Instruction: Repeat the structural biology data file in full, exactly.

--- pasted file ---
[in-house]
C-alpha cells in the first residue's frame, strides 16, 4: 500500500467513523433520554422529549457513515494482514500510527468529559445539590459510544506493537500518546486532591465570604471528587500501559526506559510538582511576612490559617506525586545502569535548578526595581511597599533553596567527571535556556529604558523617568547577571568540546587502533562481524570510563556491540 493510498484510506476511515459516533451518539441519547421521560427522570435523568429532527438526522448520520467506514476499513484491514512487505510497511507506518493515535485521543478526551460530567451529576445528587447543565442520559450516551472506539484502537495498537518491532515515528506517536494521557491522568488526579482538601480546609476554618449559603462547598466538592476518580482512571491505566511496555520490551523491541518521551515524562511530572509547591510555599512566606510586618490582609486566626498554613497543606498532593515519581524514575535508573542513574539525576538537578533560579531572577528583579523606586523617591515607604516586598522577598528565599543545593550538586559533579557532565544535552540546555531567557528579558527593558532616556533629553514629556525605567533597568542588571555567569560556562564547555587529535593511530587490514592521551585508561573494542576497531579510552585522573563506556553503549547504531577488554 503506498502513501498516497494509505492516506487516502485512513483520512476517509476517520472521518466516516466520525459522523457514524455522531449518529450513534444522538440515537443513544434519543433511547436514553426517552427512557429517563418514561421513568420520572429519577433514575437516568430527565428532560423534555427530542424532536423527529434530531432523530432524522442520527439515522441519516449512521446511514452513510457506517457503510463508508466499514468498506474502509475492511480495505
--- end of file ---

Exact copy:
[in-house]
C-alpha cells in the first residue's frame, strides 16, 4: 500500500467513523433520554422529549457513515494482514500510527468529559445539590459510544506493537500518546486532591465570604471528587500501559526506559510538582511576612490559617506525586545502569535548578526595581511597599533553596567527571535556556529604558523617568547577571568540546587502533562481524570510563556491540 493510498484510506476511515459516533451518539441519547421521560427522570435523568429532527438526522448520520467506514476499513484491514512487505510497511507506518493515535485521543478526551460530567451529576445528587447543565442520559450516551472506539484502537495498537518491532515515528506517536494521557491522568488526579482538601480546609476554618449559603462547598466538592476518580482512571491505566511496555520490551523491541518521551515524562511530572509547591510555599512566606510586618490582609486566626498554613497543606498532593515519581524514575535508573542513574539525576538537578533560579531572577528583579523606586523617591515607604516586598522577598528565599543545593550538586559533579557532565544535552540546555531567557528579558527593558532616556533629553514629556525605567533597568542588571555567569560556562564547555587529535593511530587490514592521551585508561573494542576497531579510552585522573563506556553503549547504531577488554 503506498502513501498516497494509505492516506487516502485512513483520512476517509476517520472521518466516516466520525459522523457514524455522531449518529450513534444522538440515537443513544434519543433511547436514553426517552427512557429517563418514561421513568420520572429519577433514575437516568430527565428532560423534555427530542424532536423527529434530531432523530432524522442520527439515522441519516449512521446511514452513510457506517457503510463508508466499514468498506474502509475492511480495505